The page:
Ewing's sarcoma is a primitive highly malignant tumor of bone and soft tissues usually metastasizing to bone, bone marrow, and lung. Growth factor receptors and their ligands may be involved in its growth and dissemination. We analyzed the expression of c-kit and its ligand stem cell factor (SCF) in a panel of six Ewing's sarcoma cell lines. All cell lines exhibited substantial levels of surface c-kit expression, and five of six displayed transmembrane SCF on the cell surface. Expression of c-kit was down-modulated in all lines by exposure to exogenous SCF. The SCF treatment was able to confer to cells a growth advantage in vitro, due both to an increase in cell proliferation and to a reduction in the apoptotic rate. When used in the lower compartment of a migration chamber, SCF acted as a strong chemoattractant for Ewing's sarcoma cells. The pretreatment of cells with SCF reduced their chemotactic response to SCF. In athymic nude mice, Ewing's sarcoma cells injected intravenously metastasized to the lung and to a variety of extrapulmonary sites, including bone and bone marrow. Metastatic sites resembled those observed in Ewing's sarcoma patients and corresponded to SCF-rich microenvironments. The in vitro pretreatment of cells with SCF strongly reduced the metastatic ability of Ewing's sarcoma cells, both to the lung and to extrapulmonary sites. This could be dependent on the down-modulation of c-kit expression observed in SCF-pretreated cells, leading to a reduced sensitivity to the chemotactic and proliferative actions of SCF. Our results indicate that the response to SCF mediated by c-kit may be involved in growth, migration, and metastatic ability of Ewing's sarcoma cells.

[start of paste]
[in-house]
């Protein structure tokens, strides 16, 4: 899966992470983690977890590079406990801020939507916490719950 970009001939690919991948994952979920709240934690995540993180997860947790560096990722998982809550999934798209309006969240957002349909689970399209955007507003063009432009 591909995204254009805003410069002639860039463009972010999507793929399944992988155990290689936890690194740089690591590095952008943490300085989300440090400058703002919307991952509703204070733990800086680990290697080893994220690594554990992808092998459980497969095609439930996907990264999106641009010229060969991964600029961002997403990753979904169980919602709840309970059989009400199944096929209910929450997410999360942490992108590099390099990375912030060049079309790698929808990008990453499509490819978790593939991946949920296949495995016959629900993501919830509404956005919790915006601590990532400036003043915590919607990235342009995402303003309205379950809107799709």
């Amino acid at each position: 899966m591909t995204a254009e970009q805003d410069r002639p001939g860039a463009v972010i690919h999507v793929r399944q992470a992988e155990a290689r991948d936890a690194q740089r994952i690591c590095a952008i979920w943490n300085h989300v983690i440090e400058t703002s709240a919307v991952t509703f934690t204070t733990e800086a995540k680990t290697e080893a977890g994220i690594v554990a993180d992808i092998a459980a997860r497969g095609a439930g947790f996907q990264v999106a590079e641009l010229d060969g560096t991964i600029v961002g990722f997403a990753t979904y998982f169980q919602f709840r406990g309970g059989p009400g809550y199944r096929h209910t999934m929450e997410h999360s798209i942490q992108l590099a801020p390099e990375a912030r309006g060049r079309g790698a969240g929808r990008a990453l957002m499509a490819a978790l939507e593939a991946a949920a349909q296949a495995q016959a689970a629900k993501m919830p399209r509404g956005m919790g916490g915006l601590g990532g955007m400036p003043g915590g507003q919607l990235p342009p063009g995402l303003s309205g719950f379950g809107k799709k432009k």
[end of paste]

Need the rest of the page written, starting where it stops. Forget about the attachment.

|Number of pages||9|
|Journal||American Journal of Pathology|
|Publication status||Published - 2000|
ASJC Scopus subject areas
- Pathology and Forensic Medicine